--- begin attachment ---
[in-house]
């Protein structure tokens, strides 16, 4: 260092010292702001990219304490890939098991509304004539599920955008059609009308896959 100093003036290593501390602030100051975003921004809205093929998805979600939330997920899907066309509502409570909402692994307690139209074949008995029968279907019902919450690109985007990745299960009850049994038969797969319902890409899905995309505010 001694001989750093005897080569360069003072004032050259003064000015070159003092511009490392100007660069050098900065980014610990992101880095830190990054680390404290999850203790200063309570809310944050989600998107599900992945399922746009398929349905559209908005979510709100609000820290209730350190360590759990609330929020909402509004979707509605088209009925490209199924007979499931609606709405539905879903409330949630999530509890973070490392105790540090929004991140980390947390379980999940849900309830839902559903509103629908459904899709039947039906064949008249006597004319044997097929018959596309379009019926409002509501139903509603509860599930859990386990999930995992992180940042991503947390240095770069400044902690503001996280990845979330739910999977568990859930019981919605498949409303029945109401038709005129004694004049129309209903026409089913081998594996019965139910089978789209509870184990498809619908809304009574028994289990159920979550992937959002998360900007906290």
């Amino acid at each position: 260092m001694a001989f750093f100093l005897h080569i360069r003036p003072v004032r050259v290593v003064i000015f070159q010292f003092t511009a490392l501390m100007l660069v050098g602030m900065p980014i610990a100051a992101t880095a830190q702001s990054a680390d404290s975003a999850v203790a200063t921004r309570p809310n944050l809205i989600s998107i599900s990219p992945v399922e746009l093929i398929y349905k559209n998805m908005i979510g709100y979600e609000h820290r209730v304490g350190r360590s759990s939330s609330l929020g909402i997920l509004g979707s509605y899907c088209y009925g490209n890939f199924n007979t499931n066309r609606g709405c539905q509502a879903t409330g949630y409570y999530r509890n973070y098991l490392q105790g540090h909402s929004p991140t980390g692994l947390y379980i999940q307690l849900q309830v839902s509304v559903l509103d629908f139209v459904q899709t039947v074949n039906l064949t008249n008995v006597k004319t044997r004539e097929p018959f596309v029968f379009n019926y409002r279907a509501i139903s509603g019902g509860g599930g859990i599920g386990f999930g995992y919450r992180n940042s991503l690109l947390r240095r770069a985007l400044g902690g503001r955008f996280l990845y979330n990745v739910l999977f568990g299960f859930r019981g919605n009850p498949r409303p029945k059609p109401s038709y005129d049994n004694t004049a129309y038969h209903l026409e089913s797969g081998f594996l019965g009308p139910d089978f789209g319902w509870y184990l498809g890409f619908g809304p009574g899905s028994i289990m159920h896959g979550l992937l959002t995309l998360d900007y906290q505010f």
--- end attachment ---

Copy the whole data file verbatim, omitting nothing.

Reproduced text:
[in-house]
């Protein structure tokens, strides 16, 4: 260092010292702001990219304490890939098991509304004539599920955008059609009308896959 100093003036290593501390602030100051975003921004809205093929998805979600939330997920899907066309509502409570909402692994307690139209074949008995029968279907019902919450690109985007990745299960009850049994038969797969319902890409899905995309505010 001694001989750093005897080569360069003072004032050259003064000015070159003092511009490392100007660069050098900065980014610990992101880095830190990054680390404290999850203790200063309570809310944050989600998107599900992945399922746009398929349905559209908005979510709100609000820290209730350190360590759990609330929020909402509004979707509605088209009925490209199924007979499931609606709405539905879903409330949630999530509890973070490392105790540090929004991140980390947390379980999940849900309830839902559903509103629908459904899709039947039906064949008249006597004319044997097929018959596309379009019926409002509501139903509603509860599930859990386990999930995992992180940042991503947390240095770069400044902690503001996280990845979330739910999977568990859930019981919605498949409303029945109401038709005129004694004049129309209903026409089913081998594996019965139910089978789209509870184990498809619908809304009574028994289990159920979550992937959002998360900007906290």
């Amino acid at each position: 260092m001694a001989f750093f100093l005897h080569i360069r003036p003072v004032r050259v290593v003064i000015f070159q010292f003092t511009a490392l501390m100007l660069v050098g602030m900065p980014i610990a100051a992101t880095a830190q702001s990054a680390d404290s975003a999850v203790a200063t921004r309570p809310n944050l809205i989600s998107i599900s990219p992945v399922e746009l093929i398929y349905k559209n998805m908005i979510g709100y979600e609000h820290r209730v304490g350190r360590s759990s939330s609330l929020g909402i997920l509004g979707s509605y899907c088209y009925g490209n890939f199924n007979t499931n066309r609606g709405c539905q509502a879903t409330g949630y409570y999530r509890n973070y098991l490392q105790g540090h909402s929004p991140t980390g692994l947390y379980i999940q307690l849900q309830v839902s509304v559903l509103d629908f139209v459904q899709t039947v074949n039906l064949t008249n008995v006597k004319t044997r004539e097929p018959f596309v029968f379009n019926y409002r279907a509501i139903s509603g019902g509860g599930g859990i599920g386990f999930g995992y919450r992180n940042s991503l690109l947390r240095r770069a985007l400044g902690g503001r955008f996280l990845y979330n990745v739910l999977f568990g299960f859930r019981g919605n009850p498949r409303p029945k059609p109401s038709y005129d049994n004694t004049a129309y038969h209903l026409e089913s797969g081998f594996l019965g009308p139910d089978f789209g319902w509870y184990l498809g890409f619908g809304p009574g899905s028994i289990m159920h896959g979550l992937l959002t995309l998360d900007y906290q505010f």